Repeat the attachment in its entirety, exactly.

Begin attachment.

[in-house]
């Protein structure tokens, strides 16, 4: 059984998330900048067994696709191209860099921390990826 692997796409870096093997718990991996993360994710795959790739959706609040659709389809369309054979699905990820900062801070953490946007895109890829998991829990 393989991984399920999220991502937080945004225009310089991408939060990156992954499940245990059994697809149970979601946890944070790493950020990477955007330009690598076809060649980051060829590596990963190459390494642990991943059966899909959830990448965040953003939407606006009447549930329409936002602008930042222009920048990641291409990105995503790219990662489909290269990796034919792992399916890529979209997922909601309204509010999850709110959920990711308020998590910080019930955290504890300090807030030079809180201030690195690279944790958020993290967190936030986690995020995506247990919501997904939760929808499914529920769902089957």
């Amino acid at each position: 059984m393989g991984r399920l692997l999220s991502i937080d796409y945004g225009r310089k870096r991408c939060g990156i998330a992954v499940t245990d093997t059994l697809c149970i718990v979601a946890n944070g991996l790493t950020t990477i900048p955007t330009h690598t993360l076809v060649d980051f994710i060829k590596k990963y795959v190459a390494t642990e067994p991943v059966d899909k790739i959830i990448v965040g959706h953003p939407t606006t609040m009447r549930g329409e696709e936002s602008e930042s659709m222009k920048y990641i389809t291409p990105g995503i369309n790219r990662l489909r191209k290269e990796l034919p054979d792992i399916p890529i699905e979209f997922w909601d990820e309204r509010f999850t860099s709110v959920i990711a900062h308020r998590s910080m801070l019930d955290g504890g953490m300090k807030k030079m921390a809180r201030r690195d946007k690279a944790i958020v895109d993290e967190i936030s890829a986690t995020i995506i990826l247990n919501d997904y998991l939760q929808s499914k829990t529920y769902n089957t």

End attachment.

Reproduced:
[in-house]
């Protein structure tokens, strides 16, 4: 059984998330900048067994696709191209860099921390990826 692997796409870096093997718990991996993360994710795959790739959706609040659709389809369309054979699905990820900062801070953490946007895109890829998991829990 393989991984399920999220991502937080945004225009310089991408939060990156992954499940245990059994697809149970979601946890944070790493950020990477955007330009690598076809060649980051060829590596990963190459390494642990991943059966899909959830990448965040953003939407606006009447549930329409936002602008930042222009920048990641291409990105995503790219990662489909290269990796034919792992399916890529979209997922909601309204509010999850709110959920990711308020998590910080019930955290504890300090807030030079809180201030690195690279944790958020993290967190936030986690995020995506247990919501997904939760929808499914529920769902089957």
């Amino acid at each position: 059984m393989g991984r399920l692997l999220s991502i937080d796409y945004g225009r310089k870096r991408c939060g990156i998330a992954v499940t245990d093997t059994l697809c149970i718990v979601a946890n944070g991996l790493t950020t990477i900048p955007t330009h690598t993360l076809v060649d980051f994710i060829k590596k990963y795959v190459a390494t642990e067994p991943v059966d899909k790739i959830i990448v965040g959706h953003p939407t606006t609040m009447r549930g329409e696709e936002s602008e930042s659709m222009k920048y990641i389809t291409p990105g995503i369309n790219r990662l489909r191209k290269e990796l034919p054979d792992i399916p890529i699905e979209f997922w909601d990820e309204r509010f999850t860099s709110v959920i990711a900062h308020r998590s910080m801070l019930d955290g504890g953490m300090k807030k030079m921390a809180r201030r690195d946007k690279a944790i958020v895109d993290e967190i936030s890829a986690t995020i995506i990826l247990n919501d997904y998991l939760q929808s499914k829990t529920y769902n089957t």